The Republicans are purely playing defense, as there are no Democratic seats in danger. Even Mary Landrieu in LA seems safe. The following seats figure to switch:
NH: Jeanne Shaheen has gradually pulled ahead, helped by what appears to be an Obama landslide in NH.
VA: Mark Warner’s election has never been in doubt. Even as well known as he is, I wonder how many people will vote for him thinking he’s John Warner? Just asking. As an aside, John Warner is a loss for the Senate. He was a conservative, but a man who truly cared about the Constitution and the country, rather than just his party and religious fundamentalists. Not only are the Republicans losing moderates, they’re also losing decent conservatives.
NC: This race seems to have solidified for Kay Hagan late, perhaps helped by a reaction to a Dole ad which a former Jesse Helms strategist said goes too far. That’s right, a Jesse Helms strategist was offended – I didn’t think that was possible, given the nature of the last Helms campaign, but Dole has accomplished it. I personally believe this country would be better off with an atheist or two (or fifty) in the halls of Congress, but you could see how a Presbyterian Sunday school teacher (which Hagan is) might be offended by the accusation. Dole is a sleazy bitch and has been inept at every political job she has ever held – especially as head of the GOP Senate campaign committee in 2006. This will be a very nice win.
AK: Let’s complete the list – don’t get caught with a live boy, a dead girl, or convicted of a felony before your election. This is Ted Stevens’ election to nowhere. Good riddance.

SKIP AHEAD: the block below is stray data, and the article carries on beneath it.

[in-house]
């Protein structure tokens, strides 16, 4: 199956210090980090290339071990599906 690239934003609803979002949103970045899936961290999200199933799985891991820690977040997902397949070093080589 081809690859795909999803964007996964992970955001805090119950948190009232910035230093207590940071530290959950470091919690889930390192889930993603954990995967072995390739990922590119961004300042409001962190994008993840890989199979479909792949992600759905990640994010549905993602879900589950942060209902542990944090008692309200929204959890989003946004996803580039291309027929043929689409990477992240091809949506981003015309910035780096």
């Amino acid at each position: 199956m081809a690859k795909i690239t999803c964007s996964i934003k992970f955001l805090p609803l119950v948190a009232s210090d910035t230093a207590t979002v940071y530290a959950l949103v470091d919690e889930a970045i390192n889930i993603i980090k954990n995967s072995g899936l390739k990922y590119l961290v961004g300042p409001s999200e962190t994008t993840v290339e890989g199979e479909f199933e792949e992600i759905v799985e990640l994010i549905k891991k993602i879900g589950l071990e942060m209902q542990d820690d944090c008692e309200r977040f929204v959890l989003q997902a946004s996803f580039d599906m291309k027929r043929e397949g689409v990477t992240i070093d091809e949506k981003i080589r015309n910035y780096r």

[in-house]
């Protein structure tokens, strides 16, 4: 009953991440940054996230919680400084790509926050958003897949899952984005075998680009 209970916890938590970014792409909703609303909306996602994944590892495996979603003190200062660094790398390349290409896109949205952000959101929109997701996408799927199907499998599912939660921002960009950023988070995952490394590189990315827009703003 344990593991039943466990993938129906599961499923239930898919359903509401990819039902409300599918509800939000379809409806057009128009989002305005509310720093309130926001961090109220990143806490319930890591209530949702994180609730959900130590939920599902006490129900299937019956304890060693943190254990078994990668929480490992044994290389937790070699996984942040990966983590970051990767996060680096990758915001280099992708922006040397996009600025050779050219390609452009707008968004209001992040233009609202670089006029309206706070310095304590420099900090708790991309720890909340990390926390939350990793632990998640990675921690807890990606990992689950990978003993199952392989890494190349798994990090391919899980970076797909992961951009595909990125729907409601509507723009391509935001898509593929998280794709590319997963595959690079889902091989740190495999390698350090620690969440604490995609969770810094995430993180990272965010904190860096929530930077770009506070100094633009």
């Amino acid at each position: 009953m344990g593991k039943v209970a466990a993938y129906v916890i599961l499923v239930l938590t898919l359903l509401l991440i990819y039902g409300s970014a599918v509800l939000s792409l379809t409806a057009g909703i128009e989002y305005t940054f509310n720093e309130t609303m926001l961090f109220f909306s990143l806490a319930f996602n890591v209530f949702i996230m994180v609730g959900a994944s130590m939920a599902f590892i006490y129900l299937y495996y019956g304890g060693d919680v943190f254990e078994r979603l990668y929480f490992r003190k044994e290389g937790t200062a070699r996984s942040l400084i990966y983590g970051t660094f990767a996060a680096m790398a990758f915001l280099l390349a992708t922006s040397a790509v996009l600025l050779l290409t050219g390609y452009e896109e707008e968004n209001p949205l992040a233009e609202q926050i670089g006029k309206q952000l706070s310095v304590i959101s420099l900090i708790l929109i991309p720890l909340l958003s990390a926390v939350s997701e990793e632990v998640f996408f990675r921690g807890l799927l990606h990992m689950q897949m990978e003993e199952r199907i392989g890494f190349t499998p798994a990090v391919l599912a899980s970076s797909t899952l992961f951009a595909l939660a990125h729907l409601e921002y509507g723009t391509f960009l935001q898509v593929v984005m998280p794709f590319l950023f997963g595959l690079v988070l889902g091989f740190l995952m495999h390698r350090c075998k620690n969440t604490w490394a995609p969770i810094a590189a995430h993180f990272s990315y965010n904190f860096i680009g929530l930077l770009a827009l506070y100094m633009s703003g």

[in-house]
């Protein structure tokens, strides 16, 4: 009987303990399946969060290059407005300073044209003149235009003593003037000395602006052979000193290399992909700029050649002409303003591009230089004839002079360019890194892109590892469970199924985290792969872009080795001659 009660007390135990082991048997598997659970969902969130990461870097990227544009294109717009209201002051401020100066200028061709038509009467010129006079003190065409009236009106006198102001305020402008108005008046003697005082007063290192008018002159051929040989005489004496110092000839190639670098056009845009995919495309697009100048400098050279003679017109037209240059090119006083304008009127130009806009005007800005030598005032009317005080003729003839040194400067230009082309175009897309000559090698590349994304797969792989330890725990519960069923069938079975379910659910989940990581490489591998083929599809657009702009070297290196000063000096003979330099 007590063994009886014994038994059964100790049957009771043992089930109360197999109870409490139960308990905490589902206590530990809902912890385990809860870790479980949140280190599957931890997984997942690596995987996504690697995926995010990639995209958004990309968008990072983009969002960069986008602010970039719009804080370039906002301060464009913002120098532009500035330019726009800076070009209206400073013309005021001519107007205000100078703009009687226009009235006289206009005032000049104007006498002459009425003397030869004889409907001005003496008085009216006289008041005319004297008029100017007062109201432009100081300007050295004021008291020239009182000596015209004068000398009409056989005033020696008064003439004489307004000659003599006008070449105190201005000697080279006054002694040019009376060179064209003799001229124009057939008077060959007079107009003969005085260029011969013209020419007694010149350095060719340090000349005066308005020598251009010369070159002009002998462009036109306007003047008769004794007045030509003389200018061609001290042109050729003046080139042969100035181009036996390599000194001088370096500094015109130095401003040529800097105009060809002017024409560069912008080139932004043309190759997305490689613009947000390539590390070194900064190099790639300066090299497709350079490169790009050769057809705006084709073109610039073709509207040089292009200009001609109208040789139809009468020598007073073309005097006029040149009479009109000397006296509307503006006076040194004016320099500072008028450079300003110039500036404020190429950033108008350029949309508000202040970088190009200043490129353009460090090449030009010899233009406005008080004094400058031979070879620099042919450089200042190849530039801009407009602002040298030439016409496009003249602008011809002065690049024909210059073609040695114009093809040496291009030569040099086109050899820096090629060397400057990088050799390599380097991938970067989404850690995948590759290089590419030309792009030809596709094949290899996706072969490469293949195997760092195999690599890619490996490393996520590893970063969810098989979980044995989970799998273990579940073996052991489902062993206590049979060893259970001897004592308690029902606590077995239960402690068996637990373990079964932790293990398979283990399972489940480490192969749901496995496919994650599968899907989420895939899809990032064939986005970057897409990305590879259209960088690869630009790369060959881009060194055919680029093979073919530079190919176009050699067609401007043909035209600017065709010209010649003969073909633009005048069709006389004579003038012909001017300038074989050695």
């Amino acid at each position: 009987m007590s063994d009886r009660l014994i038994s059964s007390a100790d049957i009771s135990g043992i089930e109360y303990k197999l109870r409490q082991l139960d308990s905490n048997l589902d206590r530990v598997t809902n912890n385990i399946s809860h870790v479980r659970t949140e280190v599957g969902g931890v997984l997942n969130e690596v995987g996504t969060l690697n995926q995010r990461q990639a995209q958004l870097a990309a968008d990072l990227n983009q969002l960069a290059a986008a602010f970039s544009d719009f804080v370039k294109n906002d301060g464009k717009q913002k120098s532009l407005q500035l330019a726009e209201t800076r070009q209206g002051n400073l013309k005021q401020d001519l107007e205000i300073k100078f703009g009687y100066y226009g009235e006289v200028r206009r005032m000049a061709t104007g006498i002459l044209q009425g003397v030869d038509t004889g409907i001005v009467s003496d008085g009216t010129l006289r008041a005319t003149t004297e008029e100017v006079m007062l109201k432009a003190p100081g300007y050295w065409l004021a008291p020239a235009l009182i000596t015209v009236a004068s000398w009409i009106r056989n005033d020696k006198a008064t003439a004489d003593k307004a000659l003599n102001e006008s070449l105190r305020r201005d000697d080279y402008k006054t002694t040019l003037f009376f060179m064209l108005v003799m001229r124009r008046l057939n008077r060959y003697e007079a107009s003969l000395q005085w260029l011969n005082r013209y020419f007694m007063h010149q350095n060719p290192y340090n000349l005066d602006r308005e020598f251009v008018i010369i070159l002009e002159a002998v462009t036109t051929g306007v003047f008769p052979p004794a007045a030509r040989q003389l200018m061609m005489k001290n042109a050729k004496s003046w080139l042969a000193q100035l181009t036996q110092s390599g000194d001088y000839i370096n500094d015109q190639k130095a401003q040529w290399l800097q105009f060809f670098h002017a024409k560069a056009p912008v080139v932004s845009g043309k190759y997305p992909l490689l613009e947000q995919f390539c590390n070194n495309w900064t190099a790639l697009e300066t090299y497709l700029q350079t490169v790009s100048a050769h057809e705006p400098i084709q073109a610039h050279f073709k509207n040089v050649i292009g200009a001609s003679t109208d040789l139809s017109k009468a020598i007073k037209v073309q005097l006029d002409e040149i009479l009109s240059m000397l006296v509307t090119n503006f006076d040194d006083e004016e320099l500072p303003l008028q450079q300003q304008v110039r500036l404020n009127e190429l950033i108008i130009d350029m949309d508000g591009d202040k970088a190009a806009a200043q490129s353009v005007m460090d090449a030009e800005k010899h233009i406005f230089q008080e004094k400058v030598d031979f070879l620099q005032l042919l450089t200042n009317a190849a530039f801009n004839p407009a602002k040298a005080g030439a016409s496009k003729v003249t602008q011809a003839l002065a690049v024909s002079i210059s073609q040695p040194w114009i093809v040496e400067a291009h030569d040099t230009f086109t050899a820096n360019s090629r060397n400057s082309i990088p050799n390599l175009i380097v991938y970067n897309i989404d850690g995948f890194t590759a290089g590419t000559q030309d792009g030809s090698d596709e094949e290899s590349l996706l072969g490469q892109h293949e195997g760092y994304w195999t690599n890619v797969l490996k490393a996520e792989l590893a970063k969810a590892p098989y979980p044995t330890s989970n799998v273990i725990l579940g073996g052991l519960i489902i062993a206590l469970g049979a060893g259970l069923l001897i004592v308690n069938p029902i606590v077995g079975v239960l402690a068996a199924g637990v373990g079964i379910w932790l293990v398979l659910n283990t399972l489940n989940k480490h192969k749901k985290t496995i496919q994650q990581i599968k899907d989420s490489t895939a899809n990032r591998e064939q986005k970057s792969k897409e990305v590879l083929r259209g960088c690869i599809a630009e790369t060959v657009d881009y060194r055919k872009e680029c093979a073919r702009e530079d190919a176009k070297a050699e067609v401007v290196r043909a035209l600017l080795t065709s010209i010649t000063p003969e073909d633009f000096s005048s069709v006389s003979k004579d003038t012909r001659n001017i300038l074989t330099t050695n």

OR: Gordon Smith (another decent sort of conservative) is getting buried in the wave. He spent much of this campaign telling people how good a friend of Barack Obama he is. It hasn’t worked.
NM: Tom Udall is winning easily – nothing to see here.
CO: Mark Udall is winning easily. Biggest excitement in these two races is which Udall has the biggest margin of victory. They’re both up by double digits, Tom is a few points ahead in the recent numbers.
Alright, that leaves the Dems at 58 (including the two independents). This leaves us with four races to look at.
KY: Mitch McConnell has been locked in a tight struggle in a battle reminiscent of Tom Daschle’s defeat as minority leader. The problem is that Bruce Lunsford is in a state where he has no real help from Obama coattails. The most recent polls here have McConnell opening up a lead and it looks like he’ll survive.
MS: There are two races here, the one which seemed to be in doubt was the one for Trent Lott’s seat, which is the appointee, Roger Wicker is the temp appointee, while former Gov. Ronnie Musgrove is the Dem trying to do the impossible. The polls here are going the wrong way for the upset, with Wicker pulling well out ahead in the late polling. It would require a spectacular black vote and even then it might not be enough. Musgrove’s problem is that he’s barely running ahead of Obama, which doesn’t seem like a good omen.